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Burra Map

Updated: Nov 29, 2023

While working on the conceptual design story for Burra Learning Place at the Australian Museum, I drew this map based not only on the lifecycle of an Eel, but also the many water systems these amazing animals move through and call home. Sometimes I find it frustrating when people consider art like this to be childish or poorly developed, because it shows how little appreciation and understanding so many people have for the complexity of Indigenous knowledge systems and for different ways of knowing, doing and being in the world.

Indigenous art is never 'just art'. It is knowledge. While not explicitly a traditionally cultural piece of art, my Burra map is an important way of knowing and expressing my Indigenous knowledge. We could have drawn an architectural map or a digital artistic design - after all, that's the convention. Instead, given that we were creating an education space based on Indigenous ways of knowing and doing, I drew it by hand and took it around to Indigenous Elders to share the story with them, get their feedback, and incorporate what they wanted to share.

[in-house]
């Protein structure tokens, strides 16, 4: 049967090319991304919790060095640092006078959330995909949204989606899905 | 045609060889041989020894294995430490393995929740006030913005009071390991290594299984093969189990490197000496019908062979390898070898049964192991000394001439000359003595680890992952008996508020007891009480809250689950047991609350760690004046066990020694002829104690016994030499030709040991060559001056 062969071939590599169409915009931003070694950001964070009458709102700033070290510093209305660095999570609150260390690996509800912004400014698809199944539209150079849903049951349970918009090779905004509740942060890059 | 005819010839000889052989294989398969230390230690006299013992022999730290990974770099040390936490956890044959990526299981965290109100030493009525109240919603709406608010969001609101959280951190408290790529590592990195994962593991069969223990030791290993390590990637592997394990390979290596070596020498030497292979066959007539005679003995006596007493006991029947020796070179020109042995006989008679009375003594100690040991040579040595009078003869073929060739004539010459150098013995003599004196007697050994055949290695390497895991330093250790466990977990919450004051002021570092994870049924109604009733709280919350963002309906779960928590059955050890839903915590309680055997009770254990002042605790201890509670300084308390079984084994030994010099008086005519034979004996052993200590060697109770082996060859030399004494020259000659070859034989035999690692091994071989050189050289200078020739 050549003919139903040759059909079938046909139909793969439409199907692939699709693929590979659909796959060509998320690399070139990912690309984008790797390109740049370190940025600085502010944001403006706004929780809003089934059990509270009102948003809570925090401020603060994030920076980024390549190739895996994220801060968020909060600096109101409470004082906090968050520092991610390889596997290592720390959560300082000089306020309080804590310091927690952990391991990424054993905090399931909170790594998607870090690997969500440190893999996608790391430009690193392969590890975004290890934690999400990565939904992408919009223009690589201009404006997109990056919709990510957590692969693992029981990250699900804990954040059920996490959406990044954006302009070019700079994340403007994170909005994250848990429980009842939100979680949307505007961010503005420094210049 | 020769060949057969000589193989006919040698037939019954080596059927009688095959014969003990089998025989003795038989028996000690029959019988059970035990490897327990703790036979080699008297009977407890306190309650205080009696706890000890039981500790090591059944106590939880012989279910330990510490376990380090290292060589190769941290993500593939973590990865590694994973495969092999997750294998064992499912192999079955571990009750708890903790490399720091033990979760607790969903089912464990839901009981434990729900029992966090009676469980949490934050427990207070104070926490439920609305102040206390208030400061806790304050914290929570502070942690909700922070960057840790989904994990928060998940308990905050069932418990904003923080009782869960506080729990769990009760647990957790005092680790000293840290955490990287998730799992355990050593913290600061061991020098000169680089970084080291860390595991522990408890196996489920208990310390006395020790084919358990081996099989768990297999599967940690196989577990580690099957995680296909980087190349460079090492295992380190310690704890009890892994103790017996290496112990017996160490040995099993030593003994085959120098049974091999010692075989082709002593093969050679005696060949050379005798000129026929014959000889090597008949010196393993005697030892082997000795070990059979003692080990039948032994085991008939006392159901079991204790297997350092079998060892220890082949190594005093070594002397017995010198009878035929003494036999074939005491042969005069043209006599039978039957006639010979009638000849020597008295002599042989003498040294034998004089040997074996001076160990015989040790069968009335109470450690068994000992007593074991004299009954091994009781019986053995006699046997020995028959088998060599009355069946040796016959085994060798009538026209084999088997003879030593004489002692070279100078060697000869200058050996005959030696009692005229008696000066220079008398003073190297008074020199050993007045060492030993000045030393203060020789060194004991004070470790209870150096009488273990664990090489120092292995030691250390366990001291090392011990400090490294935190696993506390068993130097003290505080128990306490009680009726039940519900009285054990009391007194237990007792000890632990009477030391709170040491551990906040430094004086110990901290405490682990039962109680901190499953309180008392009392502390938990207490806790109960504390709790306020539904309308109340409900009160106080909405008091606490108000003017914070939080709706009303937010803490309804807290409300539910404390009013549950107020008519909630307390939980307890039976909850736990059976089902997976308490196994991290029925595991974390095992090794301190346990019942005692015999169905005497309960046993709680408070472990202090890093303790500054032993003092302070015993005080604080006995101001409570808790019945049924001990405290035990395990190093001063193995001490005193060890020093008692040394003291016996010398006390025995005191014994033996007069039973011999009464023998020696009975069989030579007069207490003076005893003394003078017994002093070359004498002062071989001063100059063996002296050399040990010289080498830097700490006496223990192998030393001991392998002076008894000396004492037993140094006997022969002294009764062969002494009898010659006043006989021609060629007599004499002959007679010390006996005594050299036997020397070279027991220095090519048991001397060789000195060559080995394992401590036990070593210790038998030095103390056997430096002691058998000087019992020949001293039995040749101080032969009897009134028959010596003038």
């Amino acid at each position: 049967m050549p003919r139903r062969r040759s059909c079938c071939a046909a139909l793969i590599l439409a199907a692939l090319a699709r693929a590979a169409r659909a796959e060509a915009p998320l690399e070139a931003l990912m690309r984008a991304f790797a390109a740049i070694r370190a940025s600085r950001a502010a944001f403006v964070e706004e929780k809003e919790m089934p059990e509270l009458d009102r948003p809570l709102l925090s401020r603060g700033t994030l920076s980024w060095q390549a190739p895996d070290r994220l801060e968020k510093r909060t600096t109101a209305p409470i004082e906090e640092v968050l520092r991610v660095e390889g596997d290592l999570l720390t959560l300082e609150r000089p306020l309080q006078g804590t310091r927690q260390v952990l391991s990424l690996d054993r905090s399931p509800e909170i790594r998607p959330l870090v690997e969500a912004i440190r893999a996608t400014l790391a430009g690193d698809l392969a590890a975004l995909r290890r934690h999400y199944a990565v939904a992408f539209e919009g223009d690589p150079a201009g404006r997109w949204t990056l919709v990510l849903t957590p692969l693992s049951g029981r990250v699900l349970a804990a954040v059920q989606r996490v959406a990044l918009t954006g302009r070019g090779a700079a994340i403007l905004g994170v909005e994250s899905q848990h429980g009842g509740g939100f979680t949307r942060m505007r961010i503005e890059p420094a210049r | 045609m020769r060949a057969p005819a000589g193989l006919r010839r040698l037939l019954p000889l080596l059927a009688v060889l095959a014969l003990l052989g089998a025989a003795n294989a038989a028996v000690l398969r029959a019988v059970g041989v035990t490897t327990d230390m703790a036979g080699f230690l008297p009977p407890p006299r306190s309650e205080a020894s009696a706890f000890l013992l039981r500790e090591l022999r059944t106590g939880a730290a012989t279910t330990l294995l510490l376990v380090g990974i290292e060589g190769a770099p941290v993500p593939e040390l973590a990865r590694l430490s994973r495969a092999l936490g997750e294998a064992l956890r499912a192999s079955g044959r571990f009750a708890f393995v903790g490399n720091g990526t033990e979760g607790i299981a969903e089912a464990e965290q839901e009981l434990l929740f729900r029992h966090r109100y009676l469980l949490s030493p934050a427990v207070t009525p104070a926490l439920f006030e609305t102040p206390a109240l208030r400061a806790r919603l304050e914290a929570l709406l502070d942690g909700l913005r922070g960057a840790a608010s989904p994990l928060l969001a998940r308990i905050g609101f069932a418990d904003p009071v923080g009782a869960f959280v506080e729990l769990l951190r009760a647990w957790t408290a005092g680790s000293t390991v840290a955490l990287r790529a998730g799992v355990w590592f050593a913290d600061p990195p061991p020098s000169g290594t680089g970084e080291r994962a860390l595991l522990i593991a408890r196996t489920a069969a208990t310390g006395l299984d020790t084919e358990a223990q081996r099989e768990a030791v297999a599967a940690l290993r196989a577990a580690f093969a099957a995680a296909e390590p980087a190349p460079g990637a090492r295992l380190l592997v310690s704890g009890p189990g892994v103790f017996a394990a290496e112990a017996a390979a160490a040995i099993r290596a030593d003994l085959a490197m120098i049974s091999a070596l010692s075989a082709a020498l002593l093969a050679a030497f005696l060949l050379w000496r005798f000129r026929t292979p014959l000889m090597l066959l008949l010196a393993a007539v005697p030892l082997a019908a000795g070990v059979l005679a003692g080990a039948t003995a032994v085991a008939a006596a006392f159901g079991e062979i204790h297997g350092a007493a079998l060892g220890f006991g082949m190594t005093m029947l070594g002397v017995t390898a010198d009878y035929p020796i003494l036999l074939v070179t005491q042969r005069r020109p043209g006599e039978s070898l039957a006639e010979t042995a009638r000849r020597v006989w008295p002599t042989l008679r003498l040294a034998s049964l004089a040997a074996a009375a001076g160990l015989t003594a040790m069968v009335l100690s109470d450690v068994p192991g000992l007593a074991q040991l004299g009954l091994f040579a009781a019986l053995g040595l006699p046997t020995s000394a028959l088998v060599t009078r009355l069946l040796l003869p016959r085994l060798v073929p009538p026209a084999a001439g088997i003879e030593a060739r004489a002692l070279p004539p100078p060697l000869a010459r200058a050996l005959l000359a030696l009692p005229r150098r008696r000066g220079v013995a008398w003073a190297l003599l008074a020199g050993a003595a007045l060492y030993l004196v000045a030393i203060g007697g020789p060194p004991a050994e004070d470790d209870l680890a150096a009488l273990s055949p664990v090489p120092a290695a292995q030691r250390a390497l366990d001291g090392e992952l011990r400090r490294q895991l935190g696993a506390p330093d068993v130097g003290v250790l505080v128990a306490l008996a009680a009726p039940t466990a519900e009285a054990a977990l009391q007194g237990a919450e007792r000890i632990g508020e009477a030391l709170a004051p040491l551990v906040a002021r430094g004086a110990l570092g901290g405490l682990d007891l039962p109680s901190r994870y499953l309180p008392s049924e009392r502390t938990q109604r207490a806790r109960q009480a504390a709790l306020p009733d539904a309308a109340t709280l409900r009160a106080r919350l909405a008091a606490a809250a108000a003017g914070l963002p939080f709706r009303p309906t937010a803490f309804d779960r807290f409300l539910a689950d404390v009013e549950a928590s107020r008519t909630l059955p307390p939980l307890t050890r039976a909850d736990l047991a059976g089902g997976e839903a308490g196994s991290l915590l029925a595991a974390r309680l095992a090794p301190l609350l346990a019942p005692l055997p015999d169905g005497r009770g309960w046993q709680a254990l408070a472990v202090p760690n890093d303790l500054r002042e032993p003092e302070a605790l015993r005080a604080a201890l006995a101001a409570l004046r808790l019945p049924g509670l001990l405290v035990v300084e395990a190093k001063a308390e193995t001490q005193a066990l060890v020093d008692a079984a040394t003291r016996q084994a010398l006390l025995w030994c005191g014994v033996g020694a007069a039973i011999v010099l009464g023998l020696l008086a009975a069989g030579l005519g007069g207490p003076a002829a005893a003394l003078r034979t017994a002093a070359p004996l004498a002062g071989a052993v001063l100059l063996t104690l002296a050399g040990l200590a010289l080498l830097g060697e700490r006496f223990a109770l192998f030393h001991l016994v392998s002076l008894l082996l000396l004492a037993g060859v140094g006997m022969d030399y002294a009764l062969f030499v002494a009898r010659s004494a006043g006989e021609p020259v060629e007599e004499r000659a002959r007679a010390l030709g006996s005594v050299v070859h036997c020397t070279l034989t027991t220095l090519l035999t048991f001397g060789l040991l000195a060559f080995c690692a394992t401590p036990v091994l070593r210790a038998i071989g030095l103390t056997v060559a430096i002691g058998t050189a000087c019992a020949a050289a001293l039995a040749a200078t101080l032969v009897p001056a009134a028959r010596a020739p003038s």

What I love about my Burra map is that through the story of just one animal, we get to meet so many others. We move through three different kinds of water over a 20-50 year lifespan that includes a multi-year migration across the Ocean and a generational connection to home and place. The Burra map shows how having a dedicated relationship with one being inevitably draws you into relationship with other beings and places. And in a very simple way, all of this demonstrates the significance of Aboriginal art as a means of communicating not only complex knowledge like maps and science, but also the core of our knowledge systems - kinship, connection, and meaningful relationships with Country.

*Artworks and images of artworks belong to Sara Kian-Judge 2022.

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